Guitar Hero Brand Audit


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Guitar Hero Brand Audit

  1. 1. Mini-Brand Audit of Activision Blizzard’s Guitar Hero An independent industry perspective & research document Prepared by Steve Shu, Principal 8/30/2009 Revision 1.0 Copyright © 2009 Steve Shu Consulting Services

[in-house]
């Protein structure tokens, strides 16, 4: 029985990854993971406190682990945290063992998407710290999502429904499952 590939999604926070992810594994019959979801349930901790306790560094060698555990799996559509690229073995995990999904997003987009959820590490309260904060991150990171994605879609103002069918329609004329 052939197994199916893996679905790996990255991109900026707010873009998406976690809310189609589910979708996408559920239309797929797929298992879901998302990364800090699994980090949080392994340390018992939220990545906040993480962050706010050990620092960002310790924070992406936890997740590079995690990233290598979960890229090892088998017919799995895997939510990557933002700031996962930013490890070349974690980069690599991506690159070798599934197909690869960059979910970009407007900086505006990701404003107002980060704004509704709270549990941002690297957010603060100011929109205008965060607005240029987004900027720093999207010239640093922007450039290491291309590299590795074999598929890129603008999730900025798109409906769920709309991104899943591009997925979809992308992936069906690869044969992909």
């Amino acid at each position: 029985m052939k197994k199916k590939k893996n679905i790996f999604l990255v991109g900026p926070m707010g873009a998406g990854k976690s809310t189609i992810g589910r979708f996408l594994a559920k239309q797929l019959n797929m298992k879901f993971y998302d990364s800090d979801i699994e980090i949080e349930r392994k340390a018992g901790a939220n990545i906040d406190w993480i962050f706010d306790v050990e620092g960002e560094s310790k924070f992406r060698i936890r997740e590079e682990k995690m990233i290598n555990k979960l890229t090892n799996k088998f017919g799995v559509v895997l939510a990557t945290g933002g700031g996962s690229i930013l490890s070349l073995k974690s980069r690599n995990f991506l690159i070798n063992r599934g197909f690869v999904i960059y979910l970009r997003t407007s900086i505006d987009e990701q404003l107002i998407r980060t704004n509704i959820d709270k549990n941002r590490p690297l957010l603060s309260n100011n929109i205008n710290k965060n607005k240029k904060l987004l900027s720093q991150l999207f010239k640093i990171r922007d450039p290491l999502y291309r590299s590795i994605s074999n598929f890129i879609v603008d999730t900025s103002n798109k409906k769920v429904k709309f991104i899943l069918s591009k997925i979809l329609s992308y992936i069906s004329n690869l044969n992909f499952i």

2. 2. Contents Introduction .................................................................................................................................................. 3 General Background & Disclaimers............................................................................................................... 3 Executive Summary of Brand Audit Findings ................................................................................................ 4 Brand Inventory ............................................................................................................................................ 4 Brand Image and Strategy............................................................................................................................. 8 Competitors ................................................................................................................................................ 12 Brand Categorization & Brand System Evaluation ...................................................................................... 15 Additional Thoughts & Conclusions ............................................................................................................ 17 Bibliography ................................................................................................................................................ 19 2